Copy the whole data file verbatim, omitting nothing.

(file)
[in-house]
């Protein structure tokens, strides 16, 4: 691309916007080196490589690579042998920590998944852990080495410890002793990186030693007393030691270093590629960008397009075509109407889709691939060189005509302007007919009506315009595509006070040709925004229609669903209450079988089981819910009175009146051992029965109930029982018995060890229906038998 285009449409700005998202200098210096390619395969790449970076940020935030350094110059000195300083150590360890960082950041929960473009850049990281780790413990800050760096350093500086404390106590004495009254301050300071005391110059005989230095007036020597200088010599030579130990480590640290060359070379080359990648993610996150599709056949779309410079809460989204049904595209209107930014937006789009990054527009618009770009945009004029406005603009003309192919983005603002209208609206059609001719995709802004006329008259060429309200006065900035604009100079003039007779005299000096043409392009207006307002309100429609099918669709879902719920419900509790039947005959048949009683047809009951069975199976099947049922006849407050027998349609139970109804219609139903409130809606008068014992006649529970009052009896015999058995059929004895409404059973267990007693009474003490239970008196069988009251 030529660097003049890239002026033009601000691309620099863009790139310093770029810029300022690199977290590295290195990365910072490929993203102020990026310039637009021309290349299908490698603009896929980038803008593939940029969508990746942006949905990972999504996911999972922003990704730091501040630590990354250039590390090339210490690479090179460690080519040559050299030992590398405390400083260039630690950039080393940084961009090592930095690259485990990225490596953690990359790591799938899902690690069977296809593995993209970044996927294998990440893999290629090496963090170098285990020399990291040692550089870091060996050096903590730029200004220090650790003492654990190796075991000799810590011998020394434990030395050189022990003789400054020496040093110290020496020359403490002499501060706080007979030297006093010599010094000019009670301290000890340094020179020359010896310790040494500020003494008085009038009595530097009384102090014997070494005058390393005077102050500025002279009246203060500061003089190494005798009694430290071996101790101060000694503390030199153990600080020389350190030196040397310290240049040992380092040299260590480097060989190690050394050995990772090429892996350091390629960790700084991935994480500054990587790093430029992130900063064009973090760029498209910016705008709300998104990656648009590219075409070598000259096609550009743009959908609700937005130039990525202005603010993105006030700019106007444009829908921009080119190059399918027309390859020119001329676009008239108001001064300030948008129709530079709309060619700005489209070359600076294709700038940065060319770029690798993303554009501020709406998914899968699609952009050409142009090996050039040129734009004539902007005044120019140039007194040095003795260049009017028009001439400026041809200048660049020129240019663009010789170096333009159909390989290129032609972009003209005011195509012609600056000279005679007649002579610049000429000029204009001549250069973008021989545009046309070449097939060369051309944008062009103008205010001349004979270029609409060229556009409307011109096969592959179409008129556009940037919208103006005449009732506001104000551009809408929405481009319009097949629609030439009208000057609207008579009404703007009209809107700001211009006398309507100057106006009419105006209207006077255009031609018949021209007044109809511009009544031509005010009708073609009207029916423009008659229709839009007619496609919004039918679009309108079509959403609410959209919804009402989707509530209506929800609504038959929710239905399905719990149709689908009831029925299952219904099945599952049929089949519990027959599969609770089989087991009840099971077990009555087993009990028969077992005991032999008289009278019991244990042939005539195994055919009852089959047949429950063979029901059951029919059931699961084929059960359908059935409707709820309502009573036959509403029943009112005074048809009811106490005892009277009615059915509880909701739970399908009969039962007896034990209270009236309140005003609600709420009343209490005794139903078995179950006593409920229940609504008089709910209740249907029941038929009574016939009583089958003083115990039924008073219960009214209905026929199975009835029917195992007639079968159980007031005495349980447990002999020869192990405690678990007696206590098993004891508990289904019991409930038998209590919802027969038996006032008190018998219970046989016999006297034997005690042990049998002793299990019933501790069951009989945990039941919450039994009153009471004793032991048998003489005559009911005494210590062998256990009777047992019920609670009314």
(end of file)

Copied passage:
[in-house]
């Protein structure tokens, strides 16, 4: 691309916007080196490589690579042998920590998944852990080495410890002793990186030693007393030691270093590629960008397009075509109407889709691939060189005509302007007919009506315009595509006070040709925004229609669903209450079988089981819910009175009146051992029965109930029982018995060890229906038998 285009449409700005998202200098210096390619395969790449970076940020935030350094110059000195300083150590360890960082950041929960473009850049990281780790413990800050760096350093500086404390106590004495009254301050300071005391110059005989230095007036020597200088010599030579130990480590640290060359070379080359990648993610996150599709056949779309410079809460989204049904595209209107930014937006789009990054527009618009770009945009004029406005603009003309192919983005603002209208609206059609001719995709802004006329008259060429309200006065900035604009100079003039007779005299000096043409392009207006307002309100429609099918669709879902719920419900509790039947005959048949009683047809009951069975199976099947049922006849407050027998349609139970109804219609139903409130809606008068014992006649529970009052009896015999058995059929004895409404059973267990007693009474003490239970008196069988009251 030529660097003049890239002026033009601000691309620099863009790139310093770029810029300022690199977290590295290195990365910072490929993203102020990026310039637009021309290349299908490698603009896929980038803008593939940029969508990746942006949905990972999504996911999972922003990704730091501040630590990354250039590390090339210490690479090179460690080519040559050299030992590398405390400083260039630690950039080393940084961009090592930095690259485990990225490596953690990359790591799938899902690690069977296809593995993209970044996927294998990440893999290629090496963090170098285990020399990291040692550089870091060996050096903590730029200004220090650790003492654990190796075991000799810590011998020394434990030395050189022990003789400054020496040093110290020496020359403490002499501060706080007979030297006093010599010094000019009670301290000890340094020179020359010896310790040494500020003494008085009038009595530097009384102090014997070494005058390393005077102050500025002279009246203060500061003089190494005798009694430290071996101790101060000694503390030199153990600080020389350190030196040397310290240049040992380092040299260590480097060989190690050394050995990772090429892996350091390629960790700084991935994480500054990587790093430029992130900063064009973090760029498209910016705008709300998104990656648009590219075409070598000259096609550009743009959908609700937005130039990525202005603010993105006030700019106007444009829908921009080119190059399918027309390859020119001329676009008239108001001064300030948008129709530079709309060619700005489209070359600076294709700038940065060319770029690798993303554009501020709406998914899968699609952009050409142009090996050039040129734009004539902007005044120019140039007194040095003795260049009017028009001439400026041809200048660049020129240019663009010789170096333009159909390989290129032609972009003209005011195509012609600056000279005679007649002579610049000429000029204009001549250069973008021989545009046309070449097939060369051309944008062009103008205010001349004979270029609409060229556009409307011109096969592959179409008129556009940037919208103006005449009732506001104000551009809408929405481009319009097949629609030439009208000057609207008579009404703007009209809107700001211009006398309507100057106006009419105006209207006077255009031609018949021209007044109809511009009544031509005010009708073609009207029916423009008659229709839009007619496609919004039918679009309108079509959403609410959209919804009402989707509530209506929800609504038959929710239905399905719990149709689908009831029925299952219904099945599952049929089949519990027959599969609770089989087991009840099971077990009555087993009990028969077992005991032999008289009278019991244990042939005539195994055919009852089959047949429950063979029901059951029919059931699961084929059960359908059935409707709820309502009573036959509403029943009112005074048809009811106490005892009277009615059915509880909701739970399908009969039962007896034990209270009236309140005003609600709420009343209490005794139903078995179950006593409920229940609504008089709910209740249907029941038929009574016939009583089958003083115990039924008073219960009214209905026929199975009835029917195992007639079968159980007031005495349980447990002999020869192990405690678990007696206590098993004891508990289904019991409930038998209590919802027969038996006032008190018998219970046989016999006297034997005690042990049998002793299990019933501790069951009989945990039941919450039994009153009471004793032991048998003489005559009911005494210590062998256990009777047992019920609670009314």